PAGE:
Workplace

Rooftop patios - what are they good for?

When we conduct Space Needs Assessments for companies looking to lease new office space, one of the amenities that is increasingly coming up as a high priority is some form of outdoor space - typically a rooftop patio. Sounds very cool and why wouldn't you want one? Well, they're expensive from a rent and operating cost perspective and they're often only available in new buildings either for the sole use of the anchor tenant or as a shared amenity with all of the associated restrictions. Also, although those of us that live in the lower mainland like to kid ourselves, we don't live in California and there's a high probability of rain for 9 months of the year.

I'm not really selling it to you, am I? OK then, let's look at some of the benefits. 

A rooftop patio can be a way to really make your company's brand and culture come to life. It can be linked to your staff lunchroom or client area to give you a spectacular space to bring staff together, e.g. with a summer BBQ, to celebrate achievements or alternatively to entertain clients. 

In an Activity Based Working(ABW) environment where staff are provided with technology that allows them to work anywhere within the building, it can be another setting in your palette of places to collaborate, removing some of the pressure from your workhorse meeting rooms. It can be fun too. Don't we all remember when we were kids and on days when the weather was nice lessons were held outdoors?

Additionally, if you were planning to have your next office WELL certified to demonstrate your commitment as employer to the health & wellbeing of your staff then a quick look at the WELL standard suggests a whole raft of credits that could be achieved using the patio as a starting point.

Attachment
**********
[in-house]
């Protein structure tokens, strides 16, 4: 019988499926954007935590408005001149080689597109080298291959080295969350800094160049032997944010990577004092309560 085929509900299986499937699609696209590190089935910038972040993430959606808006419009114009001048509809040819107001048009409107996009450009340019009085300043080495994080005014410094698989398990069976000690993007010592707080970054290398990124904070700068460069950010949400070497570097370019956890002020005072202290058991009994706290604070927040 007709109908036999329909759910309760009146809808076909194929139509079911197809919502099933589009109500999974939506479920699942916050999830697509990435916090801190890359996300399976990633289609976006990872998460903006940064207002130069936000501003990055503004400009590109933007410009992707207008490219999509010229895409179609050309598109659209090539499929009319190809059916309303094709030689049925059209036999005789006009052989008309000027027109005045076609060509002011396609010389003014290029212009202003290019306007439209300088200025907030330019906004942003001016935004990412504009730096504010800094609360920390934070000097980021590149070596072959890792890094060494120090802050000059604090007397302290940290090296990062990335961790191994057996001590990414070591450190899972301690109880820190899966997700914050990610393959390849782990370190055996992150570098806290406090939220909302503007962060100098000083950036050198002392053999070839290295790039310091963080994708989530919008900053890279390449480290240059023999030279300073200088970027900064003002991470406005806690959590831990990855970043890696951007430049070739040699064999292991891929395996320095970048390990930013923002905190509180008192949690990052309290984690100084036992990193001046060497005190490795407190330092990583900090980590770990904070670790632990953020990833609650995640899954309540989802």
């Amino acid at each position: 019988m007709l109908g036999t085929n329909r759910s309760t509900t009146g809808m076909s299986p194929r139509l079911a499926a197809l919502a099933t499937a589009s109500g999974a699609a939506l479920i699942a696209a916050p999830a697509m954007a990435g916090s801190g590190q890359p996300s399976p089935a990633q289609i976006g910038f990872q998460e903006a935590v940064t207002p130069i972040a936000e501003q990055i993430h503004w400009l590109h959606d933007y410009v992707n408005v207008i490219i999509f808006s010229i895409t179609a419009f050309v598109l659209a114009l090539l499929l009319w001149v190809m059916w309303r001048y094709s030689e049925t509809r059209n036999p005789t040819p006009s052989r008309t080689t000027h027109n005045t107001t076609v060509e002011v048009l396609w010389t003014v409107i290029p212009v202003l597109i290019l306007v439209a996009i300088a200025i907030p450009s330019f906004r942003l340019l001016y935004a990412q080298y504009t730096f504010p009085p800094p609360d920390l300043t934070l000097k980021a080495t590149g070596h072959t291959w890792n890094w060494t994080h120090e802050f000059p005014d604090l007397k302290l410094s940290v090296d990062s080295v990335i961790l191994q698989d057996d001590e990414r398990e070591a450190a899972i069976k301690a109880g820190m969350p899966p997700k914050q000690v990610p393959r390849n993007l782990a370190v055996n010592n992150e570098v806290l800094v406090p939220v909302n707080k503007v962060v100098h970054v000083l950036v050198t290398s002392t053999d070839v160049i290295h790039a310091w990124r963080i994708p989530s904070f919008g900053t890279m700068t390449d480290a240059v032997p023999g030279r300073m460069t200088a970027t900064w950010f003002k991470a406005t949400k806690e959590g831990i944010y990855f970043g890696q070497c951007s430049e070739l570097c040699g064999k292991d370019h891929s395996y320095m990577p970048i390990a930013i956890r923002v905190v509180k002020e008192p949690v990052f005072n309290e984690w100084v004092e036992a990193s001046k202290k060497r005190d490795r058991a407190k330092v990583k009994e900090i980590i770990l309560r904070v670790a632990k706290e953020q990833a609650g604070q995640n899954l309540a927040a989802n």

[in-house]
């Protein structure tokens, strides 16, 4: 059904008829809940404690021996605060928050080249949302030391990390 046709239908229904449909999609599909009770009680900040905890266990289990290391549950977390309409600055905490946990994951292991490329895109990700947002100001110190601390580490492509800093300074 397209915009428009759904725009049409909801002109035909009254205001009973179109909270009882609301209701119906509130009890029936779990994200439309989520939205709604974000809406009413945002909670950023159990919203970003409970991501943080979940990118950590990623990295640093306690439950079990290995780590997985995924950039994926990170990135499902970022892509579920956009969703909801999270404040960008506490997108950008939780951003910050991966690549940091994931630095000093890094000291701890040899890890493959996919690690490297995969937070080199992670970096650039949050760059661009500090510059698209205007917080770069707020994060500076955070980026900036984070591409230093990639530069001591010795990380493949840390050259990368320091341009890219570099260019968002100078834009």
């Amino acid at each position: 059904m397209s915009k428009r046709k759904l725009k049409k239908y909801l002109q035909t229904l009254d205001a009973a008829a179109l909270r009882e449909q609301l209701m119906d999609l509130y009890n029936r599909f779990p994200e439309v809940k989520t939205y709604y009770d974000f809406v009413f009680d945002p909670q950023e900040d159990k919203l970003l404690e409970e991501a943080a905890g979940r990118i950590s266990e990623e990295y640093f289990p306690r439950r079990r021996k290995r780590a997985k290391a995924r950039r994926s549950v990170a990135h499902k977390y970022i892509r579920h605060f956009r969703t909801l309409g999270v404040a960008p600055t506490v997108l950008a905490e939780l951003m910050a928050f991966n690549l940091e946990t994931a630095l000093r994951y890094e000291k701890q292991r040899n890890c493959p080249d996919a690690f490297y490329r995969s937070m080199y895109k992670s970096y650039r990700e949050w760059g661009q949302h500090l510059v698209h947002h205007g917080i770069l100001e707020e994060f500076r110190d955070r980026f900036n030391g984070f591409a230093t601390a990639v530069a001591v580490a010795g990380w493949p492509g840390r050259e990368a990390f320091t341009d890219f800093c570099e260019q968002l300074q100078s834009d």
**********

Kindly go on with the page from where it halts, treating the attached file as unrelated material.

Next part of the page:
How about a fitness court as a less intimidating supplement to the staff gym. Exercise equipment that looks like street furniture can be built into your patio space to provide a self-guided workout. There's even an app to help you progress.

My personal favourite 'bonus' use for the patio is as a staff garden. Using compact self watering container beds such as those from North Vancouver's LifeSpace Gardens staff can have access to fresh produce all year round by growing their own and trading surplus with colleagues or donating to charity. 

So all things considered rooftop patios are good for quite a lot of things, and if you apply some imagination then they can provide bang for your buck in terms of employee engagement and health and well-being that is difficult to beat. 

Alan Hancock, Principal, Workplace Design Consultant, Space at Work

Space at Work are specialists in designing workplaces. We take the time to understand our client's requirements and by asking the right questions and listening to the responses we provide solutions that incorporate best practices, current and emerging trends to create spaces that are agile, adaptive and ready to accept whatever change is around the corner. Please contact us if you have an upcoming workplace design project that would benefit from our expertise.